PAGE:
However, Tasmania is where you go to get sparkling wine in Australia. This diverse wine-growing region is starting to hit its stride. In particular, you should consider Pirie, Bellebonne, Apogee, Clover Hill, Stefano Lubiana, Ninth Island, and Deviation Road.
If you prefer a fruitier, Prosecco-type sparkling wine, you’ll have no trouble finding an offering you like. Since 2015, production of this wine style has more than tripled. Brown Brothers, Dal Zotto, or Di Sciascio are all excellent choices for this up and coming wine type.
You’ll also discover a Sparkling Shiraz, which makes its home in many regions of South Australia. This fruity, off-dry, tannic red wine comes best from labels like Best and Seppelt. You’ll find both of these in western Victoria, part of the Great Western regions.
Lastly, Australia’s natural wine should be given some serious attention as well. These natural offerings are quickly rising in popularity throughout the continent. Sutton Grange, located in Bendigo, is one of the first pioneers of this wine type, blending it with Viognier, Syrah, and Sangiovese. Another offering we suggest trying is Jauma, which is a pet-nat blended with a Chenin Blanc.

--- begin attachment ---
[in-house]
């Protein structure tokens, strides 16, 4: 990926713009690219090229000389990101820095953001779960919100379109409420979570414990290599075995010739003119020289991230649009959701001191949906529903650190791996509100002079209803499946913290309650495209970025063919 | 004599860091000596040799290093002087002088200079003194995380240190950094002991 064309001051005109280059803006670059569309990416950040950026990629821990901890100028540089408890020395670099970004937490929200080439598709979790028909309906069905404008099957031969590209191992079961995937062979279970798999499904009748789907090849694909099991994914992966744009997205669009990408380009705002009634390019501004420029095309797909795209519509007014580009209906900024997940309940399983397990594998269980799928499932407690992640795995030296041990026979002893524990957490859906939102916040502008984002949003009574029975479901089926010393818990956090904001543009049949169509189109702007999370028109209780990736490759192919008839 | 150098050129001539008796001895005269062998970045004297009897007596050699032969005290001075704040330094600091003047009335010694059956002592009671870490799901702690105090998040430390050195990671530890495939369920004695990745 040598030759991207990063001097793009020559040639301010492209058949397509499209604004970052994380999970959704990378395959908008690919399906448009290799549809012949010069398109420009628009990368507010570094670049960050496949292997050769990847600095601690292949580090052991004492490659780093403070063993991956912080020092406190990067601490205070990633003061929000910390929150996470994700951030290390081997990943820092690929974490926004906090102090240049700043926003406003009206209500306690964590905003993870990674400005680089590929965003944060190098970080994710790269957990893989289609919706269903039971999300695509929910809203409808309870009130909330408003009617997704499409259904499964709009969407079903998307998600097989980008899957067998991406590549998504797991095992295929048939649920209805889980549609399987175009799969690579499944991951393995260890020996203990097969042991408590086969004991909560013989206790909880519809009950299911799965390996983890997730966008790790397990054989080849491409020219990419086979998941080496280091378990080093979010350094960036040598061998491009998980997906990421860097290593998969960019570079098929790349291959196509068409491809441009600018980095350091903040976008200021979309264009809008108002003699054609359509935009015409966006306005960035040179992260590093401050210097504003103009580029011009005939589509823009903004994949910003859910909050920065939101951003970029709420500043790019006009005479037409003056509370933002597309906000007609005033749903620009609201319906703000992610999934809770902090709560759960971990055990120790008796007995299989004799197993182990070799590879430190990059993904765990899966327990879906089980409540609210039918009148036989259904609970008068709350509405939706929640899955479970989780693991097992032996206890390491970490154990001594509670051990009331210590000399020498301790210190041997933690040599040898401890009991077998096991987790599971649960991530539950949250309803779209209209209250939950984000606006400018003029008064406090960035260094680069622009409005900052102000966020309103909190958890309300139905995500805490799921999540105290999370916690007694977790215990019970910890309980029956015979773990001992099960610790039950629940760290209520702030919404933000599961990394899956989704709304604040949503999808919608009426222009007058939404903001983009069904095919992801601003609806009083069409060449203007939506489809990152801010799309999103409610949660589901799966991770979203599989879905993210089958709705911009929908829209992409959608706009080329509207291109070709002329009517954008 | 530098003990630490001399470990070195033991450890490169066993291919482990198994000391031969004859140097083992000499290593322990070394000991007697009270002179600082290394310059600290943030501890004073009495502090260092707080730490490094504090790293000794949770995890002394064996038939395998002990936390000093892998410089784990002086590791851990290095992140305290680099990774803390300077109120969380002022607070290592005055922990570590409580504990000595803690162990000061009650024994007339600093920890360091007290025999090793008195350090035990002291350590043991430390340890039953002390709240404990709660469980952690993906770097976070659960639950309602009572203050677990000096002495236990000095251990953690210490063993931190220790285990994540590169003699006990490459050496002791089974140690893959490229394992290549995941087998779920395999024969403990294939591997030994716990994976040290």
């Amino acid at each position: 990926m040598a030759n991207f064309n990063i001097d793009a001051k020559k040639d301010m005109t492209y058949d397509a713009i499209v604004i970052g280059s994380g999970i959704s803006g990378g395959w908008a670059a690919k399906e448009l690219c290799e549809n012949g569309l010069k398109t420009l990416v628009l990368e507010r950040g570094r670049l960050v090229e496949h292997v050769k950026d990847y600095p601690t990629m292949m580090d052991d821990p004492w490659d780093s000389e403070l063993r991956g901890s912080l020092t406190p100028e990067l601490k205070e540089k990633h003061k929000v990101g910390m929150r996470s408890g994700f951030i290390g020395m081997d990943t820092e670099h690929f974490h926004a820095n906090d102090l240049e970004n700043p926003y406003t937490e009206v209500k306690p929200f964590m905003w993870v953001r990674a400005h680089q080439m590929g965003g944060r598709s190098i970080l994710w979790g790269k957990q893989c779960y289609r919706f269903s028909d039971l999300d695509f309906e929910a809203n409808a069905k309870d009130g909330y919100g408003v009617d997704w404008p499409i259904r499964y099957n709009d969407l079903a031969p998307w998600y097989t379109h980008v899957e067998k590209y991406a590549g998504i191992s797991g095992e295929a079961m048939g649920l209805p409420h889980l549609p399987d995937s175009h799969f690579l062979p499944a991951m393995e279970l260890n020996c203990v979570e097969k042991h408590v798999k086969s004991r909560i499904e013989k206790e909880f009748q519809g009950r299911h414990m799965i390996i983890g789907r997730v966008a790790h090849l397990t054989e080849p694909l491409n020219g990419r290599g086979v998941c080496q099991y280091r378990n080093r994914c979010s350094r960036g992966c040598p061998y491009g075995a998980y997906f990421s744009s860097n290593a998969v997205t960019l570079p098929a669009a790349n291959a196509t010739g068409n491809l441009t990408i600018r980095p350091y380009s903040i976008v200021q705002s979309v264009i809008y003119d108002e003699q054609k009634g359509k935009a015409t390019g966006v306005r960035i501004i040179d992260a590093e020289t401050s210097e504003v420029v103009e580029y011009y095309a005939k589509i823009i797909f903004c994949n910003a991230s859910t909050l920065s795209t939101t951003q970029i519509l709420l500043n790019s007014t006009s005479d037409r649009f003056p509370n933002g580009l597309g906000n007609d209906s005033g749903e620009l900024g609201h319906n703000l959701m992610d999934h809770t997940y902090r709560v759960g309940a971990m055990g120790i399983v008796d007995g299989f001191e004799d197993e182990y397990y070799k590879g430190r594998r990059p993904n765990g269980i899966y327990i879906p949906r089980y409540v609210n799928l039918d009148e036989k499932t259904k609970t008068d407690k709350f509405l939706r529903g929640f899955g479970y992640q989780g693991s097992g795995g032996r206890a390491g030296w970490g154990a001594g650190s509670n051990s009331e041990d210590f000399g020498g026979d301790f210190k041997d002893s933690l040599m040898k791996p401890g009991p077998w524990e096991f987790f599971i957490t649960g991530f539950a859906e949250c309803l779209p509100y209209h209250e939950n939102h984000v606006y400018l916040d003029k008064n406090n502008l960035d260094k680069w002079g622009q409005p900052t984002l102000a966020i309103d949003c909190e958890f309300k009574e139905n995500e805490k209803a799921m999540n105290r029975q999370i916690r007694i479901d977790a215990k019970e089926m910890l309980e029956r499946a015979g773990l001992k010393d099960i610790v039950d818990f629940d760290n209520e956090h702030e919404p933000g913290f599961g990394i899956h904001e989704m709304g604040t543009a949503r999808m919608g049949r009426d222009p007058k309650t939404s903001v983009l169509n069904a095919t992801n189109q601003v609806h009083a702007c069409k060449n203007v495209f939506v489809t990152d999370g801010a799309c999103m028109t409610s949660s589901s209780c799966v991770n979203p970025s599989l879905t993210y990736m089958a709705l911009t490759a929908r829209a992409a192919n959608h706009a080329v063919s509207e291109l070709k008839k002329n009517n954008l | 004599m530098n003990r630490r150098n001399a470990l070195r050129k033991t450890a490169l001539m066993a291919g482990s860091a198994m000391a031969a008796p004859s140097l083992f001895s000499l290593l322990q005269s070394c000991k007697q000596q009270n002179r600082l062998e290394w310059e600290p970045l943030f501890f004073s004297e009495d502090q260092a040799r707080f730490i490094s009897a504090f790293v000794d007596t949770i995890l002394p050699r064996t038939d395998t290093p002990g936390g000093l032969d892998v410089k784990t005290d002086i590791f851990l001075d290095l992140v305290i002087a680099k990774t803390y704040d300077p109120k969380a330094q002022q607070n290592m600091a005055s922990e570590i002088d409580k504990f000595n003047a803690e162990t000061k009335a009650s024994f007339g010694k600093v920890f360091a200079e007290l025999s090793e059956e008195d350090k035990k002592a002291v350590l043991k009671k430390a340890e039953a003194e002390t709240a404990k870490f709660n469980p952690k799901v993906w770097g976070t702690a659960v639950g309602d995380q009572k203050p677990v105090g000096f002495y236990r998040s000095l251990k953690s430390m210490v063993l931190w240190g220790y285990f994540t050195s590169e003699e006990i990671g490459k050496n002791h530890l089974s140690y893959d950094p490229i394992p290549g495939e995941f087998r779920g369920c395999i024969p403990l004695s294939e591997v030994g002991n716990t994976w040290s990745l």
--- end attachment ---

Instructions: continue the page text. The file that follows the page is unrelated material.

Medium-Bodied White Wines
If you’ve ever had an Australian Riesling, then you know there is something unique about it, even though the flavour can vary based on the region from which it comes. For example, the South Australian area called Eden Valley has Rieslings that tend to have more apple and floral aromas. Comparatively, those found in Clare Valley has hints of talc, lime, and lemon.
Overall, an Australian Riesling is citrusy, elegant, dry, and has a very sharp acidic taste to it. Many Rieslings begin to show a hint of kerosene as they age, even though they might still be young. When it comes to Eden Valley Rieslings, give either Henschke or Pewsey Vale a try.
In Clare Valley, try Grosset, one of the most popular Rieslings in the area. Springvale and Polish Hill are also examples of popular wines in this part of the country. Other favourites in Clare Valley include Pikes, Wines by KT, and Jim Barry.
You can also find exception Rieslings in the southwest corner of Western Australia known as the Great Southern. Here there are producers such as Frankland Estate, Crawford River, Mac Forbes, and Best’s Great Western.
Additionally, Australia produces tasty Sauvignon Blancs. If this is your wine of choice, head toward the Adelaide Hills in southern Australia. These wines offer the flavor of bright and exotic tropical fruits but balance it with the natural acidity associated with this variety. Two names to keep in mind when looking for Australian Sauvignon Blanc are Sidewood and Shaw & Smith.
You’ll discover that some Sauvignon Blanc producers like to let their wine age in oak for a bit, to give it added flavor and texture. If they’re looking for more complexity or weight, you also will discover styles that are blended with Semillon. One well-known producer that likes to use these methods is The Lane, located in Adelaide Hills.